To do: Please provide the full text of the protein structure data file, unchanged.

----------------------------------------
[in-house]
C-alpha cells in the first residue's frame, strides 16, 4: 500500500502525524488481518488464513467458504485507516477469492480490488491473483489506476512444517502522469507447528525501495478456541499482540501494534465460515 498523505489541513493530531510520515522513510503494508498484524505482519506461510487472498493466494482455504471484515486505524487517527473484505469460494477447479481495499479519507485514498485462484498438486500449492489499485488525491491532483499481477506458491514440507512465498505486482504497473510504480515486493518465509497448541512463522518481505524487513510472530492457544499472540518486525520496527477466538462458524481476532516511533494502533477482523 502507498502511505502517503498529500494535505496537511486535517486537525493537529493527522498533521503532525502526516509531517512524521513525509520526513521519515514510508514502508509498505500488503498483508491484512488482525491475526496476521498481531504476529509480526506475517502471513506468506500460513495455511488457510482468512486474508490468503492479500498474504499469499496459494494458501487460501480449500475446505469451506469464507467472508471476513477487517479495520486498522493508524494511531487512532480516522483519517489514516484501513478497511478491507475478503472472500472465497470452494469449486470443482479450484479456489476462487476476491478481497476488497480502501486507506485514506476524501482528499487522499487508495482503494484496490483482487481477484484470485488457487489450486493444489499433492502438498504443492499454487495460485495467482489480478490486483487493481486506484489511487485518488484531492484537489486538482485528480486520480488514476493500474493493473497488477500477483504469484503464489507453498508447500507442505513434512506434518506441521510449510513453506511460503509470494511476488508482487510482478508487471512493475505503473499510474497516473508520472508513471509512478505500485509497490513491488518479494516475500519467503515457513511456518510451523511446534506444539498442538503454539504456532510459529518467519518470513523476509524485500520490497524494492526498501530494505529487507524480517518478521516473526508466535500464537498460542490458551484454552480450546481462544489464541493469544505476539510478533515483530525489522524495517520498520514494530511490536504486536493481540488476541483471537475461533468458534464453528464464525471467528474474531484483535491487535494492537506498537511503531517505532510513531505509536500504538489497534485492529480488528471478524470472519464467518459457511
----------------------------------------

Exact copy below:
[in-house]
C-alpha cells in the first residue's frame, strides 16, 4: 500500500502525524488481518488464513467458504485507516477469492480490488491473483489506476512444517502522469507447528525501495478456541499482540501494534465460515 498523505489541513493530531510520515522513510503494508498484524505482519506461510487472498493466494482455504471484515486505524487517527473484505469460494477447479481495499479519507485514498485462484498438486500449492489499485488525491491532483499481477506458491514440507512465498505486482504497473510504480515486493518465509497448541512463522518481505524487513510472530492457544499472540518486525520496527477466538462458524481476532516511533494502533477482523 502507498502511505502517503498529500494535505496537511486535517486537525493537529493527522498533521503532525502526516509531517512524521513525509520526513521519515514510508514502508509498505500488503498483508491484512488482525491475526496476521498481531504476529509480526506475517502471513506468506500460513495455511488457510482468512486474508490468503492479500498474504499469499496459494494458501487460501480449500475446505469451506469464507467472508471476513477487517479495520486498522493508524494511531487512532480516522483519517489514516484501513478497511478491507475478503472472500472465497470452494469449486470443482479450484479456489476462487476476491478481497476488497480502501486507506485514506476524501482528499487522499487508495482503494484496490483482487481477484484470485488457487489450486493444489499433492502438498504443492499454487495460485495467482489480478490486483487493481486506484489511487485518488484531492484537489486538482485528480486520480488514476493500474493493473497488477500477483504469484503464489507453498508447500507442505513434512506434518506441521510449510513453506511460503509470494511476488508482487510482478508487471512493475505503473499510474497516473508520472508513471509512478505500485509497490513491488518479494516475500519467503515457513511456518510451523511446534506444539498442538503454539504456532510459529518467519518470513523476509524485500520490497524494492526498501530494505529487507524480517518478521516473526508466535500464537498460542490458551484454552480450546481462544489464541493469544505476539510478533515483530525489522524495517520498520514494530511490536504486536493481540488476541483471537475461533468458534464453528464464525471467528474474531484483535491487535494492537506498537511503531517505532510513531505509536500504538489497534485492529480488528471478524470472519464467518459457511